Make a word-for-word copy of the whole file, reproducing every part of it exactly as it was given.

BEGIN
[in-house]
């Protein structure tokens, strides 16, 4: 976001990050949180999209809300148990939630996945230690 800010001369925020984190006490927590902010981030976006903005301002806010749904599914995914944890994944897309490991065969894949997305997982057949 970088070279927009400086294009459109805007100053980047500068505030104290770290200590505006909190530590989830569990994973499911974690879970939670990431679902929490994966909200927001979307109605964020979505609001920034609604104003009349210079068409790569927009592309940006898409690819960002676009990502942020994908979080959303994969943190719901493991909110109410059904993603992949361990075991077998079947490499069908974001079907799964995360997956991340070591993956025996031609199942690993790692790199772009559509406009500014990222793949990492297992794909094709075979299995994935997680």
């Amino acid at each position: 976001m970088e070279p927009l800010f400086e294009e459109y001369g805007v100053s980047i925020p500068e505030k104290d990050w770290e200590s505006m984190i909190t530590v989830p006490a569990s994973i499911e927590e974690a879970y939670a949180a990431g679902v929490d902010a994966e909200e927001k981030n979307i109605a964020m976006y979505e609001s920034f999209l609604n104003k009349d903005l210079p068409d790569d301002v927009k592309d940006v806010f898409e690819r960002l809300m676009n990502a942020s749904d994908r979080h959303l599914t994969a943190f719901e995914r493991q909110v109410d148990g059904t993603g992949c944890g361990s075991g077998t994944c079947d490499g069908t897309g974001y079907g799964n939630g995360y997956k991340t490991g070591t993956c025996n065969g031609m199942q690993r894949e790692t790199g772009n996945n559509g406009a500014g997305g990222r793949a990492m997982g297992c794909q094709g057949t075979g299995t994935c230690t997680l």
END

[in-house]
């Protein structure tokens, strides 16, 4: 976001990050949180999209809300148990939630996945230690 800010001369925020984190006490927590902010981030976006903005301002806010749904599914995914944890994944897309490991065969894949997305997982057949 970088070279927009400086294009459109805007100053980047500068505030104290770290200590505006909190530590989830569990994973499911974690879970939670990431679902929490994966909200927001979307109605964020979505609001920034609604104003009349210079068409790569927009592309940006898409690819960002676009990502942020994908979080959303994969943190719901493991909110109410059904993603992949361990075991077998079947490499069908974001079907799964995360997956991340070591993956025996031609199942690993790692790199772009559509406009500014990222793949990492297992794909094709075979299995994935997680």
């Amino acid at each position: 976001m970088e070279p927009l800010f400086e294009e459109y001369g805007v100053s980047i925020p500068e505030k104290d990050w770290e200590s505006m984190i909190t530590v989830p006490a569990s994973i499911e927590e974690a879970y939670a949180a990431g679902v929490d902010a994966e909200e927001k981030n979307i109605a964020m976006y979505e609001s920034f999209l609604n104003k009349d903005l210079p068409d790569d301002v927009k592309d940006v806010f898409e690819r960002l809300m676009n990502a942020s749904d994908r979080h959303l599914t994969a943190f719901e995914r493991q909110v109410d148990g059904t993603g992949c944890g361990s075991g077998t994944c079947d490499g069908t897309g974001y079907g799964n939630g995360y997956k991340t490991g070591t993956c025996n065969g031609m199942q690993r894949e790692t790199g772009n996945n559509g406009a500014g997305g990222r793949a990492m997982g297992c794909q094709g057949t075979g299995t994935c230690t997680l």